Although alley clean up isn't glamorous, we feel pretty sure that some of you have engaged in this activity. Sooner or later, most community activists who live where there are alleys begin to feel that either the weeds or the rats or the graffiti or the loitering are just too much to take.
So it's common to organize the neighbors, sometimes every spring, to undertake this activity. This is particularly important if the solid waste collection occurs from the alley, as it's likely that there are a few spills now and then.
If people enter garages from the alley, the clean ups also can prevent the nail in the tire situation and make it generally easier for drivers to see around obstacles such as those random sunflowers or the dumpster at a rakish angle.
Some places have become more inventive. If the alley doesn't have a functional use, sometimes they've been converted to communal green space.
Sometimes, as famously is occurring in Chicago, the alley becomes "green" in the sense of being redone with more environmentally friendly paving (in the form of permeable asphalt or porous concrete) or lighting.
In commercial areas, alley clean up needs to become a regular activity of merchants, landlords, the city, or a business improvement district.
1. Invite everyone to participate, but especially make sure that any kids on the block feel valued and appreciated.
2. Have water on hand, if it's a warm day, or coffee for a cold one. A little snack for afterward or even a barbecue in someone's backyard makes the event more festive and leaves everyone a little happier about the hard work.
3. One variation would be to stage your cleanup day on one Saturday and then have a group garage sale or alley sale on the following weekend. It gives people an incentive to think further about the alley as a potential semi-public space that's worth keeping clean.
4. Use the activity as an opportunity to discuss problems or unrealized opportunities you see for your neighborhood. If you need a neighborhood crime watch, it would be a good time to organize one. Often if your neighborhood is sensitive to crime, people want to ignore the alley and tend to view it as a negative space rather than a potential asset.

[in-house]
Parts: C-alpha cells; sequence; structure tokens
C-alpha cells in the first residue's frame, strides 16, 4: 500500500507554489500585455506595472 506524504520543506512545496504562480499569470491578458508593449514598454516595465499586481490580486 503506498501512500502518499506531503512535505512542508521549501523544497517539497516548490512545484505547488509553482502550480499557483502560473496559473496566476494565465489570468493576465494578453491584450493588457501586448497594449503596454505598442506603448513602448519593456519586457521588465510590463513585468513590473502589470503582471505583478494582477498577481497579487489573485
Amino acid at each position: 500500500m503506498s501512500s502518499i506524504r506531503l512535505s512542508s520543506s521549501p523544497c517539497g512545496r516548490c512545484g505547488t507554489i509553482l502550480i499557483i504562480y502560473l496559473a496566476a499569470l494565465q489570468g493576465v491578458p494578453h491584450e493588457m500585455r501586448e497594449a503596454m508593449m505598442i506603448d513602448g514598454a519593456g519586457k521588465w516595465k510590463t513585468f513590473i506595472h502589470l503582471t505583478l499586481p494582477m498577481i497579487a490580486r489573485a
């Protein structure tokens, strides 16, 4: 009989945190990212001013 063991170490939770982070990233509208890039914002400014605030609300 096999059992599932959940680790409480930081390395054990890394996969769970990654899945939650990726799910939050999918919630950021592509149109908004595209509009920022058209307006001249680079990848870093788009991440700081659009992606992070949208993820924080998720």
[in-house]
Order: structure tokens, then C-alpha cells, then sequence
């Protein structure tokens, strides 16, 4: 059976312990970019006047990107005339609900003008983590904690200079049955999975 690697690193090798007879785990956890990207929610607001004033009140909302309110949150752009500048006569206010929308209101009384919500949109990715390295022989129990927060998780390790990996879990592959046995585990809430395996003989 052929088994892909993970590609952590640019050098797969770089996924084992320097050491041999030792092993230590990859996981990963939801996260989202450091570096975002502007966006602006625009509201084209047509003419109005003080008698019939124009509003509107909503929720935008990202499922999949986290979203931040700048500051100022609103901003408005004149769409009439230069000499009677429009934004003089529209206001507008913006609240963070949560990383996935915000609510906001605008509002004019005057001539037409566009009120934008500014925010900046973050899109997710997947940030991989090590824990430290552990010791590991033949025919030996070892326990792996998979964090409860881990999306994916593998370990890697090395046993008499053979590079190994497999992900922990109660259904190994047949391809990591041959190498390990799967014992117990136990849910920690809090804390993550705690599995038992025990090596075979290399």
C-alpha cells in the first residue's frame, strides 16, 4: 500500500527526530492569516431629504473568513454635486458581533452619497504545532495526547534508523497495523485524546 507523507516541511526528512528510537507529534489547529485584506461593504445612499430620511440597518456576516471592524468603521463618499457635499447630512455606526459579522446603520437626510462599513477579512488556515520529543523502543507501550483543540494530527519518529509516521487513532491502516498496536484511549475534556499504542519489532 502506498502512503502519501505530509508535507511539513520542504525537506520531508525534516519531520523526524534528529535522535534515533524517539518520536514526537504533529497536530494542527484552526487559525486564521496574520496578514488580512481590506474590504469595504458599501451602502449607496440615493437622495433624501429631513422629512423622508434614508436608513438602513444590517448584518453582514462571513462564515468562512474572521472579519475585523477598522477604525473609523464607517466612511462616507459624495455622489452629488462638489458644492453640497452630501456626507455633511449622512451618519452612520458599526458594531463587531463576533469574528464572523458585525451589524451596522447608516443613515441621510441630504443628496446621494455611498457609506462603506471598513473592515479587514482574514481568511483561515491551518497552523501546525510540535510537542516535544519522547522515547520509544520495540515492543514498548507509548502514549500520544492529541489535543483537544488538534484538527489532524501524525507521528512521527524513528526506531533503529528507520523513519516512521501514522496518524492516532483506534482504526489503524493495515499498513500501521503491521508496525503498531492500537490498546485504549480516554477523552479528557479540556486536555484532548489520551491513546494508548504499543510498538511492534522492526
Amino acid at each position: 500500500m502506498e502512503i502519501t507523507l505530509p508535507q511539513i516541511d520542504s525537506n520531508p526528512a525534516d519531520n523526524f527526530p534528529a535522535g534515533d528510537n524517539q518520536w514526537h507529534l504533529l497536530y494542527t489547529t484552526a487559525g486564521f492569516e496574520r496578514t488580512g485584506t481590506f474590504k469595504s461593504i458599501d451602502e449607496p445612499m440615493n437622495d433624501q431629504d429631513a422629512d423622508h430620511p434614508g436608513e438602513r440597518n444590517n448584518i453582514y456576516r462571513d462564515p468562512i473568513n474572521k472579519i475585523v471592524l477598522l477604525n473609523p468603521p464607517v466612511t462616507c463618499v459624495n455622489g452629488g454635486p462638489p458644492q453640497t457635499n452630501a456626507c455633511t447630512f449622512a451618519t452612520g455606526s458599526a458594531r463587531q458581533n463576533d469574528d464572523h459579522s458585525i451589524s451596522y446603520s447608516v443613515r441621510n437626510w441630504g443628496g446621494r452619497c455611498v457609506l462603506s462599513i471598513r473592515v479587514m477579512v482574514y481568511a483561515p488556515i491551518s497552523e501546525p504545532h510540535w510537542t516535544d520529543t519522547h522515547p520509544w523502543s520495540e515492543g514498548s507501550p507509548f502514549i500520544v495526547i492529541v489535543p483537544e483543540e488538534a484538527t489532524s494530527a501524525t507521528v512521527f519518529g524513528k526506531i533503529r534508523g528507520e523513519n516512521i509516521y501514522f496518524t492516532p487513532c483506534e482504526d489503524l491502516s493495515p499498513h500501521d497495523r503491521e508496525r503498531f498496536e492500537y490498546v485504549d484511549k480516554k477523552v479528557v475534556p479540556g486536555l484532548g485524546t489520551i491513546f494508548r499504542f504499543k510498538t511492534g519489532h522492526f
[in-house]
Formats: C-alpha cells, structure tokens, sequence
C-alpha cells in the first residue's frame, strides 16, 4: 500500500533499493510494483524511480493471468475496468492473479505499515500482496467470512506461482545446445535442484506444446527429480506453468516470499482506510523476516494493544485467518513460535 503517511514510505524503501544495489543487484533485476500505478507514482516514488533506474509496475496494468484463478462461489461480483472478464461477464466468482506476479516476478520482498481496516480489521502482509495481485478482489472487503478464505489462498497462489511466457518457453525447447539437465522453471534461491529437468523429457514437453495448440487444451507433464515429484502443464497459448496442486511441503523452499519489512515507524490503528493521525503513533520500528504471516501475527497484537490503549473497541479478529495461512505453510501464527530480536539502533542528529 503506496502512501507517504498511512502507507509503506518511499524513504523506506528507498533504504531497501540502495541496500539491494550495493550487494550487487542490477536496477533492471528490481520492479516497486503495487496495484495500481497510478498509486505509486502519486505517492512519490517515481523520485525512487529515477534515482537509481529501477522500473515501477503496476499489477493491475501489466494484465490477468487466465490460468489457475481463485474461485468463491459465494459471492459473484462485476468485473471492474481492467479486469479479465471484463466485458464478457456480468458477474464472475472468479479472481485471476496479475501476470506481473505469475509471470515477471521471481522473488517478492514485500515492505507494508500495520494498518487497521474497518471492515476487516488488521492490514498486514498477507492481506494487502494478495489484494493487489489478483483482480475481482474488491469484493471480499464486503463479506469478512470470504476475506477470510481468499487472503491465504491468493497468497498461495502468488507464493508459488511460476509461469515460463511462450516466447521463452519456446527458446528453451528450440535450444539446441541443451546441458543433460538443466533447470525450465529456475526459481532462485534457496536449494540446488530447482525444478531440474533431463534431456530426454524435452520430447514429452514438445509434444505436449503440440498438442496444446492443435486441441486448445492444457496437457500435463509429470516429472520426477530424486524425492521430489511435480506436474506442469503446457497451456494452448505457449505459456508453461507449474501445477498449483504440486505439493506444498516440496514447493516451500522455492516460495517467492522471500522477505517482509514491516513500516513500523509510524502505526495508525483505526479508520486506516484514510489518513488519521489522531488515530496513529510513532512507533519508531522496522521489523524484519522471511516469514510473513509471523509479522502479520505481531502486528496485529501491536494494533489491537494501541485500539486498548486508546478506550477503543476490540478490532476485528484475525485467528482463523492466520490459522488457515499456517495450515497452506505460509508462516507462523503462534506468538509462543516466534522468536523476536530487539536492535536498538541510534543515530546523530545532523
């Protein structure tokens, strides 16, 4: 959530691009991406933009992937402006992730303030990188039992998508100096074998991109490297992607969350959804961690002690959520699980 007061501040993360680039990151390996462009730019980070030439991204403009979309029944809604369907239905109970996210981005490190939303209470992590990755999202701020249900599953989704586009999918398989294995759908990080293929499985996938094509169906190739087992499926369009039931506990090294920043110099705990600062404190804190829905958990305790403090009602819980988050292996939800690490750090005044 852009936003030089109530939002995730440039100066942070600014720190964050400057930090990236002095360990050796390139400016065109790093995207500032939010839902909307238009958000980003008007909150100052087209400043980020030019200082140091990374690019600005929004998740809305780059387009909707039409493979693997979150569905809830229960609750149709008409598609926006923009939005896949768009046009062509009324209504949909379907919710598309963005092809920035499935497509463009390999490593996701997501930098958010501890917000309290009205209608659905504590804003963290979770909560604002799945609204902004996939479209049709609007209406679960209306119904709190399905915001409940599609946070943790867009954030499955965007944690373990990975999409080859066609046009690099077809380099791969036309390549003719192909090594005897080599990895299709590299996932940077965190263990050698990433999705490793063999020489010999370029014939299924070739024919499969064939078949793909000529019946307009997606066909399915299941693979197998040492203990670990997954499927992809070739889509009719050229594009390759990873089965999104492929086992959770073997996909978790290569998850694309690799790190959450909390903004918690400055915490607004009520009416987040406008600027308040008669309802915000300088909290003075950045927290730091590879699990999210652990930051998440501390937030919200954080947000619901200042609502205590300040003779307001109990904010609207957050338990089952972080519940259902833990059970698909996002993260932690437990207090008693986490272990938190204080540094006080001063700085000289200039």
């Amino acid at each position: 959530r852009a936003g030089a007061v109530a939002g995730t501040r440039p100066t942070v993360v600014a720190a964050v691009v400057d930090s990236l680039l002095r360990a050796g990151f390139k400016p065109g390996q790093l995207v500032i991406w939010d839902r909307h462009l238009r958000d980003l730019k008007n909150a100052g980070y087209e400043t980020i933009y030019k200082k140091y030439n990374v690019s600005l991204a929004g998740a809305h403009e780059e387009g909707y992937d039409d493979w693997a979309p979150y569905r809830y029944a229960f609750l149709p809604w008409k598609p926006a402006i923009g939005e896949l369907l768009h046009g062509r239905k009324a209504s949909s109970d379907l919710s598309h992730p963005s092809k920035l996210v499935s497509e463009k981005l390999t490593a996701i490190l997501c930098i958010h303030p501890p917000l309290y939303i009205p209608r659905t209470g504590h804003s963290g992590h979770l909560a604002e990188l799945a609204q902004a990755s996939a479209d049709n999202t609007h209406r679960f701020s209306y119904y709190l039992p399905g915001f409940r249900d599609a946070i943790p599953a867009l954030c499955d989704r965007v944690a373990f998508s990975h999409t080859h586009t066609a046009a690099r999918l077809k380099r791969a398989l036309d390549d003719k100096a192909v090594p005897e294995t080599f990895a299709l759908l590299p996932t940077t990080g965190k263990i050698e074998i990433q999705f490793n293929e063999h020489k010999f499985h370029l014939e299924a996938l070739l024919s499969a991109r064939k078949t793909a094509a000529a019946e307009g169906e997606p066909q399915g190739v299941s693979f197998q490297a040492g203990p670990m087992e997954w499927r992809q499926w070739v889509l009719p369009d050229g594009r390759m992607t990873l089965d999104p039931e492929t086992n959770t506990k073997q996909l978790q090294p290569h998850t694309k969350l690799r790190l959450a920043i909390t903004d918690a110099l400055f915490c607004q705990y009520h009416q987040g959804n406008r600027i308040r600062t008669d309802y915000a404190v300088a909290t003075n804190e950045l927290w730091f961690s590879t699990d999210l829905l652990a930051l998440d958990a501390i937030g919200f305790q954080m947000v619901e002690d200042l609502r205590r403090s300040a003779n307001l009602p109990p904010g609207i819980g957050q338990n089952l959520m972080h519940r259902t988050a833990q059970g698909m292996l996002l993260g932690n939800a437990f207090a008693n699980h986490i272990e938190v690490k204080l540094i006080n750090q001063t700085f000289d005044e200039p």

5. Sometimes the sweeping, weeding, and straightening needs to go a little further and extend to maintaining or painting backyard fences, garage doors, or maintenance sheds that front on the alley. Why not use the day to either encourage neighbors to make these investments in their properties or to help one another with these pesky projects?
6. If you need a block group or even a new neighborhood association, sprucing up the alley can start that conversation. Almost every place that is urban enough to have an alley needs a formal organization. (We have a page and e-book about starting a neighborhood association.)
7. There's no need to make lawn maintenance and elaborate gardens such a competitive spiral that people really don't enjoy their back yards. A little friendly keeping up with the Joneses is good for the neighborhood, but once it begins to become even a little bit serious, it could be time for someone who is a natural leader to call a halt.
Below is a form where you can share your ordinary and extraordinary before and after photos, or your stories of what alley clean up did or didn't do for your block or the neighborhood. If we accept your story, which we will if it is understandable to others, it will be published as a web page that you can use in social media or publicity for your neighborhood. You can remain anonymous if you like.
Have you done an alley clean up, or even converted your alley to a different use? Tell us how you assembled the crew, what you did, and your best alley clean up tips. Why did you do the project--safety, appearance, cleanliness, or other? Would you do it again? What advice can you offer?
If you have "before" and "after" photos, or either one, our visitors would like to see them.
Click below to see contributions from others.